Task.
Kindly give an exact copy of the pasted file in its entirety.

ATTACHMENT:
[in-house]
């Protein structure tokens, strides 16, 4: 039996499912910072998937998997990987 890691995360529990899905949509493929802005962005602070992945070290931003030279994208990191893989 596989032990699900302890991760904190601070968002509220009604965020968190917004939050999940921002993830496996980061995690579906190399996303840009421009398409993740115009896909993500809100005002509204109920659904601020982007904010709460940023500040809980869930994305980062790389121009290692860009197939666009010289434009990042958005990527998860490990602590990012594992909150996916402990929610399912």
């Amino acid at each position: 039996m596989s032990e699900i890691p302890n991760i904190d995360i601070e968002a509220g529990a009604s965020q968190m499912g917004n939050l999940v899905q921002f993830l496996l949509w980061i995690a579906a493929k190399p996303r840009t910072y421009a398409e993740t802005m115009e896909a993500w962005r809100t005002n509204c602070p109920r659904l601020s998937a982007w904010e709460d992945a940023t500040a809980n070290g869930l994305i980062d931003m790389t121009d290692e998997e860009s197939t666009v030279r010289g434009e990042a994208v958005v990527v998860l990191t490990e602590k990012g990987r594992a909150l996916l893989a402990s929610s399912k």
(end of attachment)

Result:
[in-house]
């Protein structure tokens, strides 16, 4: 039996499912910072998937998997990987 890691995360529990899905949509493929802005962005602070992945070290931003030279994208990191893989 596989032990699900302890991760904190601070968002509220009604965020968190917004939050999940921002993830496996980061995690579906190399996303840009421009398409993740115009896909993500809100005002509204109920659904601020982007904010709460940023500040809980869930994305980062790389121009290692860009197939666009010289434009990042958005990527998860490990602590990012594992909150996916402990929610399912």
């Amino acid at each position: 039996m596989s032990e699900i890691p302890n991760i904190d995360i601070e968002a509220g529990a009604s965020q968190m499912g917004n939050l999940v899905q921002f993830l496996l949509w980061i995690a579906a493929k190399p996303r840009t910072y421009a398409e993740t802005m115009e896909a993500w962005r809100t005002n509204c602070p109920r659904l601020s998937a982007w904010e709460d992945a940023t500040a809980n070290g869930l994305i980062d931003m790389t121009d290692e998997e860009s197939t666009v030279r010289g434009e990042a994208v958005v990527v998860l990191t490990e602590k990012g990987r594992a909150l996916l893989a402990s929610s399912k």